Support for the Linux and MacOS-based 'sudo' (superuser do) command has been spotted in a leaked Windows Server preview build, potentially signalling a major change for developers everywhere.
The introduction of ‘sudo’, a means of overriding user permission restrictions when your operating system is fighting against you like a petulant child, is also likely a feature in very early development for Windows - though it’s been spotted in the leaked builds, Windows Latest are reporting that it doesn’t actually work, so no-one need worry their little heads just yet.
It does, however, track with recent in-roads Microsoft have been making to support Linux and its features, thanks to the release of the Windows Subsystem for Linux (WSL) compatibility layer, allowing any number of distributions to be installed inside Windows.
Maybe it isn’t that bad - for sysadmins and power users alike, more control over what you can actually do on your system is always welcome. And at least right now, users who just want to not think about the spectre of the command line and the Dante-esque world of Linux permissions in their everyday lives can avoid the pain by simply not enabling the developer mode.
Users who have needed developer-centric tools like the terminal in Windows probably already know how much of a pain Windows can be about permissions. The Windows terminal, itself an evolution of the command prompt, sometimes has to be expressly run as an administrator, depending on what you’re doing, so ‘sudo’ should take out the guesswork involved there.
And although Linux permissions do drive me up the wall, sudo, by nature, seems to work pretty well at pushing past a lot of my frustrations with it. Windows isn’t always smooth sailing on this point either: it will often refuse point blank to delete files or folders, claiming that I ‘don’t have permission’ to do so, which usually involves some kind of reboot, task manager prune, or forbidden black magic ritual.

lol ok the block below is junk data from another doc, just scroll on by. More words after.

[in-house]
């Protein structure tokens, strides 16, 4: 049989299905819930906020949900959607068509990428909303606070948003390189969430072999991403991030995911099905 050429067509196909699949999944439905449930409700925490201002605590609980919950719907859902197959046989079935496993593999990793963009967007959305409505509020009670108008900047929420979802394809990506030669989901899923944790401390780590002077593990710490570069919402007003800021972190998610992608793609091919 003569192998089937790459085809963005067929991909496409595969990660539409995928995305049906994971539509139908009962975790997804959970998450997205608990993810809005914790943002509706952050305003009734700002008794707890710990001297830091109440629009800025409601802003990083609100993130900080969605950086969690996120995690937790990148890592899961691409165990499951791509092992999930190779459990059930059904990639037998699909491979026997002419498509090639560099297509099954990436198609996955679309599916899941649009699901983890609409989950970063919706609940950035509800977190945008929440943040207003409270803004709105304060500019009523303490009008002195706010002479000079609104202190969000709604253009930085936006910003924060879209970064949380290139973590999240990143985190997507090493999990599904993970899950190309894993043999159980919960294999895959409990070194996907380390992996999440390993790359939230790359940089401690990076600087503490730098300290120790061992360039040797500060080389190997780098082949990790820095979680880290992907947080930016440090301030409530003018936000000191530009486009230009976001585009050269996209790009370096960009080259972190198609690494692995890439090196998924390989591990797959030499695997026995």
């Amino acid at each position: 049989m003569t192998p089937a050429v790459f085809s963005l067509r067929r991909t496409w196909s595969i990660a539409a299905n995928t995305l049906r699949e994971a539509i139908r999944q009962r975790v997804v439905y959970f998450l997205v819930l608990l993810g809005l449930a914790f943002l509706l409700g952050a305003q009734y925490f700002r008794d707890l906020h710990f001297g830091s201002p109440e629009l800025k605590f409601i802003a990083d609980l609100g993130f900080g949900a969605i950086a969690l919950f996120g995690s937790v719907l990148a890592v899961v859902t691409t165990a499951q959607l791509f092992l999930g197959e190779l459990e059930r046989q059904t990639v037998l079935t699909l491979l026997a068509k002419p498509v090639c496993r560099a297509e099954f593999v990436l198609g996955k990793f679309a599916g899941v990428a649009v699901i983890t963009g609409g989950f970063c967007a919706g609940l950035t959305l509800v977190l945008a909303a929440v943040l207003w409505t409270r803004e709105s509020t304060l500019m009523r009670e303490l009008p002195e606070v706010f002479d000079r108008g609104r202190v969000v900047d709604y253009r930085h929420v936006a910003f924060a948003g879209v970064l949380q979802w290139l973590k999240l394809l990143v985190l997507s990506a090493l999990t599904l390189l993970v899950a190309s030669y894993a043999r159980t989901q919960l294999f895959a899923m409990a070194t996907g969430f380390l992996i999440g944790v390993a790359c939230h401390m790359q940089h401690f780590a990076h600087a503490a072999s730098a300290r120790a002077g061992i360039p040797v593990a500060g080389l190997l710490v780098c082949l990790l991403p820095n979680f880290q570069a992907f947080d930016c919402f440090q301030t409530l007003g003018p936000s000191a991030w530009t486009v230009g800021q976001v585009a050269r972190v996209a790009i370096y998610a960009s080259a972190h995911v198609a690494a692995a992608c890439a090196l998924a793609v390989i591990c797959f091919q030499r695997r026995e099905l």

A move to sudo might also clear up the as yet unclear to me distinction between the various command-line tools in Windows, and perhaps it’ll mark a move closer to just having Terminal around, rather than still having the command prompt around, plus Windows PowerShell.
Though I have hated every moment of my forays into Raspberry Pi and Linux, a now regularly occurring circus act for your reading pleasure, I’ve come to appreciate the control that Linux can provide me in a crisis. The amount of power is scary, I consider this story a harrowing premonition, and don’t want to touch Windows dev mode with a bargepole. Still, it could be a net good?
More on TechRadar Pro
- Linux is cool now - but why?
- The screen you least (most?) want to see is coming to Linux
- We’ve also listed the best Linux distributions for beginners right now
Are you a pro? Subscribe to our newsletter
Sign up to the TechRadar Pro newsletter to get all the top news, opinion, features and guidance your business needs to succeed!
Luke Hughes holds the role of Staff Writer at TechRadar Pro, producing news, features and deals content across topics ranging from computing to cloud services, cybersecurity, data privacy and business software.